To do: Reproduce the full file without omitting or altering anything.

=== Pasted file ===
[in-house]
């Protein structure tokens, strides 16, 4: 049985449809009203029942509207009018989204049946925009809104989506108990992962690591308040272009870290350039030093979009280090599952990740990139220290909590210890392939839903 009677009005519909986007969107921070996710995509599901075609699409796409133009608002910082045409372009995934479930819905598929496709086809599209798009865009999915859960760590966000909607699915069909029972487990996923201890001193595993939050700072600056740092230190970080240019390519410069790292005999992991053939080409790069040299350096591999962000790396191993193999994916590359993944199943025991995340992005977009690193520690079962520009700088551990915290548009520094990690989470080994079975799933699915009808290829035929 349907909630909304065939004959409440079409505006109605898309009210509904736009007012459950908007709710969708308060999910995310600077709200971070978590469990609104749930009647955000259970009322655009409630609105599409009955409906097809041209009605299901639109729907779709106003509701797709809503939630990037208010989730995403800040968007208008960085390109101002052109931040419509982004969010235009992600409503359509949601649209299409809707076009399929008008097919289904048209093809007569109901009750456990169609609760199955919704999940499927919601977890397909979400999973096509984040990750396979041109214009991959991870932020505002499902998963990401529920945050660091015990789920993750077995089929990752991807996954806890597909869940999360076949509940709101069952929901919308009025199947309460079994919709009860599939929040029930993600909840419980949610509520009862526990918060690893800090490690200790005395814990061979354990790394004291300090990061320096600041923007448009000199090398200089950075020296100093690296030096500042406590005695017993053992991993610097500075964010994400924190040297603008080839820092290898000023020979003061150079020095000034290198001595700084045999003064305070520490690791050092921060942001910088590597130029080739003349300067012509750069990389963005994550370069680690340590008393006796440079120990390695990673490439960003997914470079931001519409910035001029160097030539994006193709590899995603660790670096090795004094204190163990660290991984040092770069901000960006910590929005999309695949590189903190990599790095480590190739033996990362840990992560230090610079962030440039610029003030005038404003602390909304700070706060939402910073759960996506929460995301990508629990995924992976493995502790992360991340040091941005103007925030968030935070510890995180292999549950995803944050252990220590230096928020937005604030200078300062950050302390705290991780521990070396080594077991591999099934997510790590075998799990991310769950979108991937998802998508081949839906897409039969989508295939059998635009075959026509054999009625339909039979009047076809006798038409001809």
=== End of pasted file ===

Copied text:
[in-house]
């Protein structure tokens, strides 16, 4: 049985449809009203029942509207009018989204049946925009809104989506108990992962690591308040272009870290350039030093979009280090599952990740990139220290909590210890392939839903 009677009005519909986007969107921070996710995509599901075609699409796409133009608002910082045409372009995934479930819905598929496709086809599209798009865009999915859960760590966000909607699915069909029972487990996923201890001193595993939050700072600056740092230190970080240019390519410069790292005999992991053939080409790069040299350096591999962000790396191993193999994916590359993944199943025991995340992005977009690193520690079962520009700088551990915290548009520094990690989470080994079975799933699915009808290829035929 349907909630909304065939004959409440079409505006109605898309009210509904736009007012459950908007709710969708308060999910995310600077709200971070978590469990609104749930009647955000259970009322655009409630609105599409009955409906097809041209009605299901639109729907779709106003509701797709809503939630990037208010989730995403800040968007208008960085390109101002052109931040419509982004969010235009992600409503359509949601649209299409809707076009399929008008097919289904048209093809007569109901009750456990169609609760199955919704999940499927919601977890397909979400999973096509984040990750396979041109214009991959991870932020505002499902998963990401529920945050660091015990789920993750077995089929990752991807996954806890597909869940999360076949509940709101069952929901919308009025199947309460079994919709009860599939929040029930993600909840419980949610509520009862526990918060690893800090490690200790005395814990061979354990790394004291300090990061320096600041923007448009000199090398200089950075020296100093690296030096500042406590005695017993053992991993610097500075964010994400924190040297603008080839820092290898000023020979003061150079020095000034290198001595700084045999003064305070520490690791050092921060942001910088590597130029080739003349300067012509750069990389963005994550370069680690340590008393006796440079120990390695990673490439960003997914470079931001519409910035001029160097030539994006193709590899995603660790670096090795004094204190163990660290991984040092770069901000960006910590929005999309695949590189903190990599790095480590190739033996990362840990992560230090610079962030440039610029003030005038404003602390909304700070706060939402910073759960996506929460995301990508629990995924992976493995502790992360991340040091941005103007925030968030935070510890995180292999549950995803944050252990220590230096928020937005604030200078300062950050302390705290991780521990070396080594077991591999099934997510790590075998799990991310769950979108991937998802998508081949839906897409039969989508295939059998635009075959026509054999009625339909039979009047076809006798038409001809």